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A few days before the autumnal equinox, we said goodbye to some friends and the next morning had our first frost. The frost part is *crazy* because in our country, you usually can't distinguish from a "last spring frost" and "first fall frost". According to some websites, our consecutive frost-free season is negative 4 days. But that's a bit extreme. Last year I counted 72 consecutive frost-free days. This year, it was 87. (That's almost 90!!!) That said, all the farmers around here will be quick to remind you of the year they had 27 consecutive frost-free days. Oh, I have some things to say about my garden but will save it for a garden-specific post coming soon to a blog near you.
Juniper: "This is the one I'm going to eat. I love her so much."
clamming on the coast?" I love that my kids know (and love!) the lives that feed them.
And I say: Thank you for the summer. For being fun and funny. For keeping the earwig population down. For fertilizing our garden. For being so docile and patient and friendly. You didn't have to be; you were only meat chickens after all. Thank you for your lives: thank you for the meat.
- We raised "Red Rangers" because they were a breed known for their ability to free range, for their "livability", and their even breast-to-leg proportions (i.e. they look and act like a...chicken!). Nearly everyone we talked to locally about raising meat chickens warned us against cornish crosses (the heavy-breasted bird you find in most grocery stores). Old ranchers and backyard growers alike told us the cornish crosses are so heavy-breasted you will go out one day and find their legs collapsed underneath them. Or that they've had a heart attack. Or heat stroke. The owner of the feed store told me she tried it one year and was so heartbroken and disgusted that by the time butchering day came, she didn't even want to eat them (or what was left of them). I am happy to report that the Red Rangers were very healthy, free-ranging, vivacious chickens.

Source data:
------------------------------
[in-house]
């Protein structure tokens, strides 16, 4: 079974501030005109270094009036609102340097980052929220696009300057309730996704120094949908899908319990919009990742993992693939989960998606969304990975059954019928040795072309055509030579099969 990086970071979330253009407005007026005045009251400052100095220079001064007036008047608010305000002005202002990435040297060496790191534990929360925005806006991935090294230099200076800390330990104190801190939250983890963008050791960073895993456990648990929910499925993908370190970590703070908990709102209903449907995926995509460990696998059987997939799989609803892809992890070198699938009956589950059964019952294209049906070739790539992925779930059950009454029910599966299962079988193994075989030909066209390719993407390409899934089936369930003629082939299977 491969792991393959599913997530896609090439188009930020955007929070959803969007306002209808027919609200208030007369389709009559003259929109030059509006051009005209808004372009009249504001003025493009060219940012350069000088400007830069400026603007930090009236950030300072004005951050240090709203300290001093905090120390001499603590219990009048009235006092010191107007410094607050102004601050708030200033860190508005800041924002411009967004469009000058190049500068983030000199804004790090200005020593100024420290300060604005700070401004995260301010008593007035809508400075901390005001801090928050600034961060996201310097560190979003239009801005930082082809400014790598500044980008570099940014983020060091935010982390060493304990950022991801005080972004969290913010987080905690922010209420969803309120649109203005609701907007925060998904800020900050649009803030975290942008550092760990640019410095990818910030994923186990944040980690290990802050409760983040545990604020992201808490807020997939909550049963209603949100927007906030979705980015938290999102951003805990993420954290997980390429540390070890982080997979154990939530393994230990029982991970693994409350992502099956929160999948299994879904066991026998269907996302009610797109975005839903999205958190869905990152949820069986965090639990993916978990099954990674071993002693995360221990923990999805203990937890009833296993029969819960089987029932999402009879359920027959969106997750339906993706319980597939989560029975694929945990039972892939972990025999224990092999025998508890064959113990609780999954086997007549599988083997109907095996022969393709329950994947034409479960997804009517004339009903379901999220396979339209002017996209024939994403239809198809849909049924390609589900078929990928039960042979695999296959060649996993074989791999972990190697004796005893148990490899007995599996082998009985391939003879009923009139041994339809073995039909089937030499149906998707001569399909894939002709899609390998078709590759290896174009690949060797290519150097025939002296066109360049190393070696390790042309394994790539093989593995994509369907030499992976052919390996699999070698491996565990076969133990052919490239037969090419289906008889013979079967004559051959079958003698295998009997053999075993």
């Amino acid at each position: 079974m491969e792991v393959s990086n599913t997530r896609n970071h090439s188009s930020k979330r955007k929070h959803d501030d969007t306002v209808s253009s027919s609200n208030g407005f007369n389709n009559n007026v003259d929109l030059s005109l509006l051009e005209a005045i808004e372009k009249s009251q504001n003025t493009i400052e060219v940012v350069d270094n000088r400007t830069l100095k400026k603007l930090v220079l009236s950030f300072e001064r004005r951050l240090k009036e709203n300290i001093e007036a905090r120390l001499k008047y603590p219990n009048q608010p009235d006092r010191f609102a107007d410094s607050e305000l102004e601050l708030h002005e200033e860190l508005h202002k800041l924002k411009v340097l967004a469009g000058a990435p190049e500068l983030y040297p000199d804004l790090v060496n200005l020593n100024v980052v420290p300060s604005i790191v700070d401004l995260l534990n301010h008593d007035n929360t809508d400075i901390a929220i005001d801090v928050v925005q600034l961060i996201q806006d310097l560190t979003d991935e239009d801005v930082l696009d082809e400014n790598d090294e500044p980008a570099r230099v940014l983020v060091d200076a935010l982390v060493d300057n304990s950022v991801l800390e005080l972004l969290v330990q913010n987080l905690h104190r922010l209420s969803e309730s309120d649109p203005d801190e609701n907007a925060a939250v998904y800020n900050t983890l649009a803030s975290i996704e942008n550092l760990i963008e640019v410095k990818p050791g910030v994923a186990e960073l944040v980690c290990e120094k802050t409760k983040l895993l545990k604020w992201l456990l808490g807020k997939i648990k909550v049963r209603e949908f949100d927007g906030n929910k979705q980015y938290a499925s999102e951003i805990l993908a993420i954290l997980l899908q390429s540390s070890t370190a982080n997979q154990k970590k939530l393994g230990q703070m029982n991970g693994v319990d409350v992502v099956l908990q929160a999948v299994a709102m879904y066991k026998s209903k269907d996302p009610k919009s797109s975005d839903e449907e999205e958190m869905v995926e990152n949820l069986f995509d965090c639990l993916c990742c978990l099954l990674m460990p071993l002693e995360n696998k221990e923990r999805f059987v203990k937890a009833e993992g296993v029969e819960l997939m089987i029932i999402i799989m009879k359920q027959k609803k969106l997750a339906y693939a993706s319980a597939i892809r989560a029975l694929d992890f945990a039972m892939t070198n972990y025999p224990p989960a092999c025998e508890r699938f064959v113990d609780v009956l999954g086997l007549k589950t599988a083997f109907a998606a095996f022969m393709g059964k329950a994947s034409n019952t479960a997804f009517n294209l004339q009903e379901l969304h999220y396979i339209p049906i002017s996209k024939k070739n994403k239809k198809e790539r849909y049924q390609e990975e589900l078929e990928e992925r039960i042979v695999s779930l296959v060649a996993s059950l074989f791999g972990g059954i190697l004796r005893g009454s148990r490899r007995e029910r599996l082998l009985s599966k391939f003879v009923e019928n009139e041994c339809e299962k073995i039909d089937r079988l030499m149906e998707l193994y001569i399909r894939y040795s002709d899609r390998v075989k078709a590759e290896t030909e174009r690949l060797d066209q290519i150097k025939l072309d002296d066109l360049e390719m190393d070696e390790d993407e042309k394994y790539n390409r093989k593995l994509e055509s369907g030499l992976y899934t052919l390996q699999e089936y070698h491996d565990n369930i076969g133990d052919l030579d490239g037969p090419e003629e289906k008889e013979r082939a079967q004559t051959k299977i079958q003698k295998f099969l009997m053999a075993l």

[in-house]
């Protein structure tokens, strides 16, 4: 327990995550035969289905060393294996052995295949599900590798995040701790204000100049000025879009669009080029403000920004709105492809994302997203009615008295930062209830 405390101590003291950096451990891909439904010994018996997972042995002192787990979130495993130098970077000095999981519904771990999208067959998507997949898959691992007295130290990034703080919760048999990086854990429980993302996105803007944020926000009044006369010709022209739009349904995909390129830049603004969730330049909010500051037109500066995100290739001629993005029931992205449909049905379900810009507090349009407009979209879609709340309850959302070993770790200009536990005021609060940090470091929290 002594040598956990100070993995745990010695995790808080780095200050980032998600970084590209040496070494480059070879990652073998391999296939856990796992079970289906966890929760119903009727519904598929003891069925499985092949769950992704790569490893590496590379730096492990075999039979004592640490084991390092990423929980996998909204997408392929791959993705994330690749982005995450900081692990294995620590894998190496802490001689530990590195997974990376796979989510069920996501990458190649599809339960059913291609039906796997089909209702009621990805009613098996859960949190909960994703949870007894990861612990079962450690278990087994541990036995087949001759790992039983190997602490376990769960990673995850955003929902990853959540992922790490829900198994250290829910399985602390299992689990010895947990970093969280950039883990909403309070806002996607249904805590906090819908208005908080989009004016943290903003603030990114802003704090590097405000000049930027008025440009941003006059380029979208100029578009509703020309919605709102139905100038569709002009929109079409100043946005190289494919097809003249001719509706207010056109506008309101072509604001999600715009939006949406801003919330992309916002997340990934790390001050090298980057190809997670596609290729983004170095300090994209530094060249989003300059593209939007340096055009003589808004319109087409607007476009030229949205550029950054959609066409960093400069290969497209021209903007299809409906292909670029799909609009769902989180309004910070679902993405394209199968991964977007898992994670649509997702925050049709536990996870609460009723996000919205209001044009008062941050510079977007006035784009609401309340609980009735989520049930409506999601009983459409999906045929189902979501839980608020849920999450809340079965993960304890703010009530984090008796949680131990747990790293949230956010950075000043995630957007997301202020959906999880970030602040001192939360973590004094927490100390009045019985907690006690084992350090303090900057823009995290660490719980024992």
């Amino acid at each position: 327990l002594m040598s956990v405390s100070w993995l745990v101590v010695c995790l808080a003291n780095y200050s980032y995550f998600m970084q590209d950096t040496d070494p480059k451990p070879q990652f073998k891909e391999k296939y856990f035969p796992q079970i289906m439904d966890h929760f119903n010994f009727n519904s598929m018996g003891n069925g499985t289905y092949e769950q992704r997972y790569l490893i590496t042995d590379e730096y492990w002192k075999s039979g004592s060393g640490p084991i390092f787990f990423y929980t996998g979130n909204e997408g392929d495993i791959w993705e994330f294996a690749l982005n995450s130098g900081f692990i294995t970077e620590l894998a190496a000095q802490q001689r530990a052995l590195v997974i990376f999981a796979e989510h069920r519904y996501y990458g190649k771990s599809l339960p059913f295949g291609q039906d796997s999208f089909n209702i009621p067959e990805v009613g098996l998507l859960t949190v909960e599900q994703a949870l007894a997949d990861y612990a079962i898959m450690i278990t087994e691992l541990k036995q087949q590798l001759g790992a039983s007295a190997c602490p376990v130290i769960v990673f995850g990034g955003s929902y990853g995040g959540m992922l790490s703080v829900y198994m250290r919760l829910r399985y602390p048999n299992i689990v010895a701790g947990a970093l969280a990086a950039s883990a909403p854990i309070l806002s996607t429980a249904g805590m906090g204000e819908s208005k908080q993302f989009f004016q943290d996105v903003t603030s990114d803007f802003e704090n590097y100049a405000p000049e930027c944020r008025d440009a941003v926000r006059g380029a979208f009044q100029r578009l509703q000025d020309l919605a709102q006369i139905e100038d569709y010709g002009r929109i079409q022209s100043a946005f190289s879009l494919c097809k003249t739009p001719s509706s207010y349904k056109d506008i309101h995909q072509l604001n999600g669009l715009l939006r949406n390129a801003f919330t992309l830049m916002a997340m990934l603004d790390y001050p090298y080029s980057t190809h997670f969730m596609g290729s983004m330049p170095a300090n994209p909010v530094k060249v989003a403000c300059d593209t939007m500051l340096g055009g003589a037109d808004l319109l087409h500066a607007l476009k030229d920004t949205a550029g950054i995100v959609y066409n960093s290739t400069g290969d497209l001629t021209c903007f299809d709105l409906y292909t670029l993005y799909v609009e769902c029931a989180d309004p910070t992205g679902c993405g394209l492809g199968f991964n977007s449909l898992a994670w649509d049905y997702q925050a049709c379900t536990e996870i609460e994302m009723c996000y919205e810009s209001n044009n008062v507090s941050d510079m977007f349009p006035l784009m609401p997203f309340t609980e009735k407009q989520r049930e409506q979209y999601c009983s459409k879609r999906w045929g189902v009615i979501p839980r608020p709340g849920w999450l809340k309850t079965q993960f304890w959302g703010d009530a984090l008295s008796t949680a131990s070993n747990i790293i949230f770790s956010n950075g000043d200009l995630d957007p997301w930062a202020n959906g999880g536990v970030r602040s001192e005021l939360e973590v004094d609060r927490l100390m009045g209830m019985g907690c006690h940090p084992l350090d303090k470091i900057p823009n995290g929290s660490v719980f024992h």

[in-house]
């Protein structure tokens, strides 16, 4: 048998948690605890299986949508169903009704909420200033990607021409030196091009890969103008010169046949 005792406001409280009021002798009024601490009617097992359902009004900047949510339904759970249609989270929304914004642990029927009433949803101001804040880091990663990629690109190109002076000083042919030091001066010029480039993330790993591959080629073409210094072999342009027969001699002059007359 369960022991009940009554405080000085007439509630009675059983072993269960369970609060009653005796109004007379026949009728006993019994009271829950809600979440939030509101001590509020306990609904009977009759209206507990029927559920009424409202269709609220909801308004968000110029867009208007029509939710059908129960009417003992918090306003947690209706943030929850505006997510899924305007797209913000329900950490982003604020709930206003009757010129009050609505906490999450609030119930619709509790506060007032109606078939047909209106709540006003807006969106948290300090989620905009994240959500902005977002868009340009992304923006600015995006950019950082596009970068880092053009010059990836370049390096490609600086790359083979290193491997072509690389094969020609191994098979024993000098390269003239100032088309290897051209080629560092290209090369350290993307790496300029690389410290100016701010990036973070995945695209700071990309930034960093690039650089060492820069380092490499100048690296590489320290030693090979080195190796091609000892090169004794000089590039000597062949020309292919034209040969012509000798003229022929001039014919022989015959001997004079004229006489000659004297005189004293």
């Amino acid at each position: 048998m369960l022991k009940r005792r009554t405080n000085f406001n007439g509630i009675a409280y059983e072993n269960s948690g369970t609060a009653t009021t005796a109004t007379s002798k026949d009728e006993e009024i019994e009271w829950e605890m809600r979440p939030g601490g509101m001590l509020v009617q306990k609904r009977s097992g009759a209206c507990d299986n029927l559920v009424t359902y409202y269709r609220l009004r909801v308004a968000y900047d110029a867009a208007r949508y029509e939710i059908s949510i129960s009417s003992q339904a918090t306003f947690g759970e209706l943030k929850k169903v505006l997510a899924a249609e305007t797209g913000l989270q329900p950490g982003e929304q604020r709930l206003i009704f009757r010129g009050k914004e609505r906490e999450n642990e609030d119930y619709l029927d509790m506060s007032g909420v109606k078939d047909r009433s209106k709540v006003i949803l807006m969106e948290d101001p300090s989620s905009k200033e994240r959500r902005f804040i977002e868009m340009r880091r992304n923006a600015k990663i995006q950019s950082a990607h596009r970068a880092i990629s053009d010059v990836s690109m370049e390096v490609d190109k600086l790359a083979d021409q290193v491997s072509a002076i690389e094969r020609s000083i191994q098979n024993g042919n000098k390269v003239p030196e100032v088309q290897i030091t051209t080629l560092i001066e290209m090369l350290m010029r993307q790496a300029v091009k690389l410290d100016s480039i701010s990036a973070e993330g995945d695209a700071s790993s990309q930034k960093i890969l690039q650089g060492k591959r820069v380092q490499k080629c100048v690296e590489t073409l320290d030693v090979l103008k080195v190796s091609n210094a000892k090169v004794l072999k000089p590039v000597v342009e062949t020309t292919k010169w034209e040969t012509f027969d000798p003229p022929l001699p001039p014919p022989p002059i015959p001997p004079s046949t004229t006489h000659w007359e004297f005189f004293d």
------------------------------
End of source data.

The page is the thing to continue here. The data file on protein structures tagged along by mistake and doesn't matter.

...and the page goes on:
- Skinned-out (we didn't pluck any or leave them whole), each chicken gave us about 2.5 pounds of meat. (I'll admit that even though the Red Rangers were known for their "livability", I was nervous about health problems and thus strictly controlled their grain diet.) I didn't take rigid notes, but I think each chicken cost us about $9--not counting the materials and construction of the chicken tractor/coop.
- We probably won't raise meat chickens again. At least not anytime soon. They ate a lot ($$$) and drank a lot. (And pooped a lot. On our patio.) They were a project and we have a lot of other projects we'd rather tend to in the coming summers. But who knows? We could change our minds after a winter of eating fresh, homegrown chicken.
- Now that they're gone, our hens--the future layers (expecting our first egg around Thanksgiving)--are getting a lot more attention and love : )